Skip to main content
Open this photo in gallery:

Conservative leader Pierre Poilievre rises during Question Period on Mar. 21, in Ottawa. So far, Poilievre has coasted on rhetoric. To excite Conservatives, he needs a solid and sellable plan.Adrian Wyld/The Canadian Press

There are all sorts of reasons to question Pierre Poilievre’s proposed Blue Seal program, which would federally certify doctors and nurses who did not study in Canada. Would we accept doctors who performed their residency in another country? How would Ottawa convince provincial licensing bodies to recognize their qualifications?

But that’s not what matters. What matters is that the Conservative Leader has proposed an innovative solution to the worsening shortage of health care professionals. We need more such proposals from Mr. Poilievre. In fact, we need a Poilievre version of the Common Sense Revolution.

The CSR, as people called it, was one of the most successful political manifestos ever created. While in opposition, Ontario Progressive Conservative Leader Mike Harris assembled a team of talented political operatives and instructed them to come up with a plan based on tax and spending cuts.

Tom Long, Leslie Noble, Alister Campbell, Tony Clement, Deb Hutton and a few others crafted a manifesto that the party published as a 21-page document with large type and bold promises to cut personal income taxes, cut social spending and balance the budget.

“Government isn’t working any more,” the document stated in its opening paragraph. “The system is broken.” Heard that before?

The team released the CSR platform a year before an election was expected because they wanted to imprint on the minds of voters that only Mike Harris was serious about cutting taxes and downsizing government. In the 1995 provincial election, the Common Sense Revolution took the Progressive Conservatives from third place to government.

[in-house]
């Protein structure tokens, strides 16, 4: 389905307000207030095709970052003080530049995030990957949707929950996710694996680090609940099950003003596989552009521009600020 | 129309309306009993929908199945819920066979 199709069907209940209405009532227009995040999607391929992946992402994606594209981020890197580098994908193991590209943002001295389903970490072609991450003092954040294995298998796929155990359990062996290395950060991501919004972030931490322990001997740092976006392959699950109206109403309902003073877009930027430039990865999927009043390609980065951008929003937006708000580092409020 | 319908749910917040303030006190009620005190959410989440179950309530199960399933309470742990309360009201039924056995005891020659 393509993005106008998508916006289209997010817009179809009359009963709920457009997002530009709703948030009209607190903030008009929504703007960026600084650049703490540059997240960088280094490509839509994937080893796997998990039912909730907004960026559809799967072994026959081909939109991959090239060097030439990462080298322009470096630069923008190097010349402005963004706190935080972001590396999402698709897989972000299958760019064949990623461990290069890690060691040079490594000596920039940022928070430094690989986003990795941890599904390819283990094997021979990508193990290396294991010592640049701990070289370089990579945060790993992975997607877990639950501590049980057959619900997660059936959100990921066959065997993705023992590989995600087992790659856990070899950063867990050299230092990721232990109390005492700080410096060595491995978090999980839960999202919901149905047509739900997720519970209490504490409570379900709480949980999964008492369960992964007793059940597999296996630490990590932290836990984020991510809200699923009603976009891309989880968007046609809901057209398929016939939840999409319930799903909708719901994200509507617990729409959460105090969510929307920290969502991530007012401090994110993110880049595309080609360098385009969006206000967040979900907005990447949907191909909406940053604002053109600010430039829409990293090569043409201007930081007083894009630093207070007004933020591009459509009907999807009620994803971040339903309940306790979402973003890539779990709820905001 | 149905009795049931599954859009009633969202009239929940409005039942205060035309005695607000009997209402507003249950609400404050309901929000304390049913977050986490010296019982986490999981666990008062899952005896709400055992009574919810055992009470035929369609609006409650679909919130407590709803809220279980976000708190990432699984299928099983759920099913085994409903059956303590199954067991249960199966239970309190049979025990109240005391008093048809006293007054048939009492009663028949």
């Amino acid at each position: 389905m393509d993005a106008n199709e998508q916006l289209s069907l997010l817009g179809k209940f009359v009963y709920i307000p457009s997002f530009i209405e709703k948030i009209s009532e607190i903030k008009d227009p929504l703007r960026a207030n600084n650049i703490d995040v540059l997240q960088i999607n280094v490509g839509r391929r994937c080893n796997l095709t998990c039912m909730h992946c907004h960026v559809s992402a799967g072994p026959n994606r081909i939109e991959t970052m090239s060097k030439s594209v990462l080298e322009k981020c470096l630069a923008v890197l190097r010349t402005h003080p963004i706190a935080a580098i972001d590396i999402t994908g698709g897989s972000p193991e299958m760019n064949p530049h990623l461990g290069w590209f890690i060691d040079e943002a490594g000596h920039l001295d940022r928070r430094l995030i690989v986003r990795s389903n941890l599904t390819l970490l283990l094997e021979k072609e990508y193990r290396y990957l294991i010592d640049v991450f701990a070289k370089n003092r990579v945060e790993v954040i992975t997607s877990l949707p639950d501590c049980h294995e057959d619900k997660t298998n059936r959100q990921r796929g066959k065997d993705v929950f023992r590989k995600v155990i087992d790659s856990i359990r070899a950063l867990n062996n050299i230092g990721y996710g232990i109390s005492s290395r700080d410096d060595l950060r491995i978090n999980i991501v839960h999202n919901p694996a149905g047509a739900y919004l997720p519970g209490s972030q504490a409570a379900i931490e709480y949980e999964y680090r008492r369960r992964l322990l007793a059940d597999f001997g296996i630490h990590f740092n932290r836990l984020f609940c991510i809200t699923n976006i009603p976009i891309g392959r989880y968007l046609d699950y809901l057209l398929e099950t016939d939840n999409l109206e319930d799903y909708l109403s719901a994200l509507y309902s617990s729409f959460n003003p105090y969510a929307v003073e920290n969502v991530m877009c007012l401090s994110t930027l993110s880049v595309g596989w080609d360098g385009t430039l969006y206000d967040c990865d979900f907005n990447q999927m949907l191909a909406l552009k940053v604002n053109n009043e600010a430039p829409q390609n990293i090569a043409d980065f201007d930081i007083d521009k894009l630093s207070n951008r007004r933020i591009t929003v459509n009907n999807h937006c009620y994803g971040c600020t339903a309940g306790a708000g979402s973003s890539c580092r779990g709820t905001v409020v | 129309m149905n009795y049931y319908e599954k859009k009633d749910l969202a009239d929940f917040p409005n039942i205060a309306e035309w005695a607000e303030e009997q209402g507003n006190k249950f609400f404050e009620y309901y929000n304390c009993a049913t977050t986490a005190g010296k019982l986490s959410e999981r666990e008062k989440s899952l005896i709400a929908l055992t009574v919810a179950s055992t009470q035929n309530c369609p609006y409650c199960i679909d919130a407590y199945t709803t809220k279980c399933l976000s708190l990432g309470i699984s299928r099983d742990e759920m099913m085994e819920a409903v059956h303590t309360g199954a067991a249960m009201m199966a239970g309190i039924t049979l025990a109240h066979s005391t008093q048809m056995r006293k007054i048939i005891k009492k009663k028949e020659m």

As Ipsos pollster Darrell Bricker has observed, Canadian politics has been in statis since 2019, with the federal Liberals and Conservatives each commanding the support of about a third of the electorate, the NDP lagging well behind and the Bloc Québécois strong in Quebec.

Mr. Poilievre has generated considerable energy among Conservative enthusiasts with his videos and town halls and incendiary rhetoric. (”Beijing-funded Trudeau foundation.” Really?) But thus far, he has failed to move the Conservatives measurably and sustainably ahead of the Liberals.

This despite the fact that, a year and a half into his third term, Liberal Prime Minister Justin Trudeau is struggling with high inflation, high interest rates and allegations that he ignored evidence of Chinese election interference.

Mr. Poilievre has been an effective critic of Liberal missteps. But he has also consorted with weird things on the fringe: cryptocurrencies, World Economic Forum conspiracies, anti-vaxxers.

And while he promises to make Canada “the freest nation on Earth,” whatever that means, he thus far has put forward no credible plan for government.

Some will say that he should wait until the next election campaign before releasing a platform. But the architects of the Common Sense Revolution chose not to wait. They chose to own their agenda.

Some younger conservatives are putting forth thoughtful critiques on contemporary issues, people such as Howard Anglin, who was principal secretary to then-Alberta premier Jason Kenney; Sean Speer, a co-founder of The Hub, which offers insightful conservative commentary; and Jenni Byrne, who was the brains behind Mr. Poilievre’s leadership campaign. All were advisers to then-prime minister Stephen Harper.

If Mr. Poilievre were to ask them and a few others to craft a platform based on the key values of smaller government, lower taxes and balanced budgets, what might they come up with?

They might come up with something like this:

  • Reduce the size of the federal public service to where it was in 2015, while terminating swaths of consultants.
  • Cut the carbon tax and build gas pipelines. But also invest heavily in nuclear energy and reduce carbon emissions through regulations.
  • Bring forward a credible plan to balance the budget in five years.
  • Fund health care by transferring tax points to the provinces.
  • Bring defence spending up to 2 per cent of GDP, while freezing or cutting spending in other departments. Buy a new fleet of submarines.
  • Sign trade and security agreements with Taiwan, strengthen ties to NATO, invest heavily in NORAD detection technology.

The final platform might have all or none of these initiatives, and include ones not mentioned. What matters is putting a Conservative plan for government before Canadians.

Don’t wait until the election. Do it now. It’s time Pierre Poilievre laid out his agenda and owned it.